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Land of Milk and HoneyFor Few Israelis

Successive Israeli governments have allowed international and Israeli companies to profit unfairly from natural resources that should benefit all Israelis, writes Idan Grinbaum.
Snow boarders ride a ski lift on Mount Hermon in the Golan Heights near the Israel-Syria border February 7, 2010. The Golan Heights form a strategic plateau between Israel and Syria of about 1,200 square kilometers (460 square miles). Israel captured it in the 1967 Middle East war and annexed it in 1981 in a move not recognized internationally. 

“Hear therefore, O Israel, and observe to do it; that it may be well with thee, and that ye may increase mightily, as the LORD God of thy fathers hath promised thee, in the land that floweth with milk and honey.” — Deut. 6:3, King James Bible, Authorized Version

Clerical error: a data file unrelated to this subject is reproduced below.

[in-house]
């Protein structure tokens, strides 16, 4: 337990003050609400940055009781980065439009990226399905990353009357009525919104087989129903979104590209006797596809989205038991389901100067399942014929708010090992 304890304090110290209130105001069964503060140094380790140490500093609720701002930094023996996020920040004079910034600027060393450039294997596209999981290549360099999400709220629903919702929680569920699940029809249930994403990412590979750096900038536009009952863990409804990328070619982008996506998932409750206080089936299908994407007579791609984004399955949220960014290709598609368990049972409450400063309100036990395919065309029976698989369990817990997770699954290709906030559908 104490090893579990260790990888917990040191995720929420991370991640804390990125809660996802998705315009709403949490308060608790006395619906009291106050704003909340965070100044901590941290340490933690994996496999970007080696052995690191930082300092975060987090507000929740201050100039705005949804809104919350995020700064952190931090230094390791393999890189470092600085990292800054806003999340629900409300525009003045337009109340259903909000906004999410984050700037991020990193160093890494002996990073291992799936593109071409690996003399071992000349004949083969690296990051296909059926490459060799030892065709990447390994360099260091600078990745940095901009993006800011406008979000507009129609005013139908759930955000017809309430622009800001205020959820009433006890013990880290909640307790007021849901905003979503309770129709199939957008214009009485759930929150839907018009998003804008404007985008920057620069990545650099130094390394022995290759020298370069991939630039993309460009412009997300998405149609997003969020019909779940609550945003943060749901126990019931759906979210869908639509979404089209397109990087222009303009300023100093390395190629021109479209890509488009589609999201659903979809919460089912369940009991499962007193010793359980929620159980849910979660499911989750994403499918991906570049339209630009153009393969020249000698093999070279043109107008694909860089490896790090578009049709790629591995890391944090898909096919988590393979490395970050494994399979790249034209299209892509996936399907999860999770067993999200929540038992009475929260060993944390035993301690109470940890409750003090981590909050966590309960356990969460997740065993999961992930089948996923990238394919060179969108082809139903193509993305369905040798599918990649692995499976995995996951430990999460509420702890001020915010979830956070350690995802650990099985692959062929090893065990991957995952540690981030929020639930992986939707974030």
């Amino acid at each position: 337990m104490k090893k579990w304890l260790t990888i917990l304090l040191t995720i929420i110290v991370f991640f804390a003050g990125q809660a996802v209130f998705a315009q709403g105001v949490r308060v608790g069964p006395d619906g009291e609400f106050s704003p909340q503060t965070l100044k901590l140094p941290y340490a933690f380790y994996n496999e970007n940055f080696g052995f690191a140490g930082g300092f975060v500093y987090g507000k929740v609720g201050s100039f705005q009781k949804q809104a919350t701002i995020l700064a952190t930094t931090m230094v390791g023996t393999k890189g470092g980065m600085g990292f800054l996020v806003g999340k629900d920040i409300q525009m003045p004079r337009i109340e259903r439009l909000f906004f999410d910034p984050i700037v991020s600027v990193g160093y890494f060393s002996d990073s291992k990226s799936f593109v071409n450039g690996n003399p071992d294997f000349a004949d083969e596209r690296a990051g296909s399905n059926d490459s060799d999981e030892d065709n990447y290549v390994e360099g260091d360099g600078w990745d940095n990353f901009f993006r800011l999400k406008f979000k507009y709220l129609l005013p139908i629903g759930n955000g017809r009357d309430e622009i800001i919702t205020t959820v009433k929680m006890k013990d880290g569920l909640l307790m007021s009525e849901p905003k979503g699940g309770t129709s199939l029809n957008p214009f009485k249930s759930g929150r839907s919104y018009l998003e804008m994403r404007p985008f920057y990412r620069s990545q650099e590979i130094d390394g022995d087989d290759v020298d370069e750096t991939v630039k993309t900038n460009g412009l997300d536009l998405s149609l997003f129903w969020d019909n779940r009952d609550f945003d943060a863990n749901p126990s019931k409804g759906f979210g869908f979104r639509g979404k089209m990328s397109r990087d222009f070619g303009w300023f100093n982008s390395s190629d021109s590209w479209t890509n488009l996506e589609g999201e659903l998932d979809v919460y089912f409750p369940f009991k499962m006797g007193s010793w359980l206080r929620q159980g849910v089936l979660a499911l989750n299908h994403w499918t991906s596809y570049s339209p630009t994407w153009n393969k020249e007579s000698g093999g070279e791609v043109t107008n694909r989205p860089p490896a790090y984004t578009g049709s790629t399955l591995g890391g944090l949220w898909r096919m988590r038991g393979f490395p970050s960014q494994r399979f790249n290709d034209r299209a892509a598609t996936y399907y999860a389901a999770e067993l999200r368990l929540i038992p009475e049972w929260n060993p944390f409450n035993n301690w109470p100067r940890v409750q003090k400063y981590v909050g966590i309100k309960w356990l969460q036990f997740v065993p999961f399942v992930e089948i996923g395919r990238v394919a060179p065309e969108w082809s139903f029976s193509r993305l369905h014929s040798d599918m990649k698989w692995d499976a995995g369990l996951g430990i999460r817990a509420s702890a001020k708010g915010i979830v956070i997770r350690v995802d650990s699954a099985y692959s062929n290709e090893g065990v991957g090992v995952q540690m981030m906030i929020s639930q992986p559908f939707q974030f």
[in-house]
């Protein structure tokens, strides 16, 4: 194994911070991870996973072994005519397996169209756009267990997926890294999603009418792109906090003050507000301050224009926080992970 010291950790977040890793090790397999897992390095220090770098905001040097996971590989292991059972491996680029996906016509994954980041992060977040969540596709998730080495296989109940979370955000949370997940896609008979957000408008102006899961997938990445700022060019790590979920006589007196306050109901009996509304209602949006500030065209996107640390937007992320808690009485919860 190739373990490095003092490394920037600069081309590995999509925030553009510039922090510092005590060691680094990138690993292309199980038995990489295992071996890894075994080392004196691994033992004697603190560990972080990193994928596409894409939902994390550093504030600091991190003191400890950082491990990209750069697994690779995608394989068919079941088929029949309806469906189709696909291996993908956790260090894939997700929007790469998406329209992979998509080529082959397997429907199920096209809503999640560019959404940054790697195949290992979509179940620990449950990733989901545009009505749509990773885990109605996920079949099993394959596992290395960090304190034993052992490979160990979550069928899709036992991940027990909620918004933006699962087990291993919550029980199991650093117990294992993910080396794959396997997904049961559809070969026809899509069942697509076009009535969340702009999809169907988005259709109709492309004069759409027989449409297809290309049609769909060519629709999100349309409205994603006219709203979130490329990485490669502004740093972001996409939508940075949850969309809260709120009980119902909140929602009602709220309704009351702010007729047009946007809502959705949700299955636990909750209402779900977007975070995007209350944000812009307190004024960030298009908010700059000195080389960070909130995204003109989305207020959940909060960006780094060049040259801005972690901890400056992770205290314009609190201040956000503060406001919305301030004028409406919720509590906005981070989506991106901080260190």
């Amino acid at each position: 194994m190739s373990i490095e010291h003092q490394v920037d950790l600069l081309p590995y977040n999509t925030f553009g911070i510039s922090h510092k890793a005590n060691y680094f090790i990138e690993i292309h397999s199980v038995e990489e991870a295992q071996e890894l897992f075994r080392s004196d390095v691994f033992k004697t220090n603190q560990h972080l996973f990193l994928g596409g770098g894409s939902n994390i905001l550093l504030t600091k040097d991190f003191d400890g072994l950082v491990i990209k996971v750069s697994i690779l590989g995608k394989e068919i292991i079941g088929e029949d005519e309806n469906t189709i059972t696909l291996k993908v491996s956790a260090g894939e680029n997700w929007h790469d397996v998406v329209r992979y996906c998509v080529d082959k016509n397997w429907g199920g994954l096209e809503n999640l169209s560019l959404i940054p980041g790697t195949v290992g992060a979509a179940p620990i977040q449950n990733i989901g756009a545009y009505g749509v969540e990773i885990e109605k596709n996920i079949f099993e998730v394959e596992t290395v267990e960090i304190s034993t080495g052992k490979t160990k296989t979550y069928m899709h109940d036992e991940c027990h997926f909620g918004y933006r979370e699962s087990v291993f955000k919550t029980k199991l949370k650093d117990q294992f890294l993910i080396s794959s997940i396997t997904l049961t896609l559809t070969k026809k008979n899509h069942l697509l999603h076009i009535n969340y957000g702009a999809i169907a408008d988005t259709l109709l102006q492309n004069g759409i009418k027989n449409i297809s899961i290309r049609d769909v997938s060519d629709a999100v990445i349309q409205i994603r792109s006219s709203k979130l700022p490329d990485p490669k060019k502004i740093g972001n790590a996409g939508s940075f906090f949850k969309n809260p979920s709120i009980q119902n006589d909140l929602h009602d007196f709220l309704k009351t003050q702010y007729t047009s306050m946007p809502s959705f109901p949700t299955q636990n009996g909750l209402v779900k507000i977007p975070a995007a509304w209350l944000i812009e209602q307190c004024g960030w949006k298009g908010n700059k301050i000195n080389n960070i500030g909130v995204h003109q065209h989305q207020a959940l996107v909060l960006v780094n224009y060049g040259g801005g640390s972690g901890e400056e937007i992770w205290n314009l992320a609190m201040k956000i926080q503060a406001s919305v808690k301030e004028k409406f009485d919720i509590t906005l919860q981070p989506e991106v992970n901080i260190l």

“A land that floweth with milk and honey” appears more than 20 times in the Bible, the most sacred book of the Jewish people. It means, according to most biblical commentators, that the Land of Israel is overly abundant in all the good things in the world — from fruit to cattle and sheep and everything in between. Alas, jumping to modern times and the State of Israel of the new millennium, one finds that Israeli governments over the years have systematically granted all that good in the land to a handful of close associates for an incredibly low price, if any.

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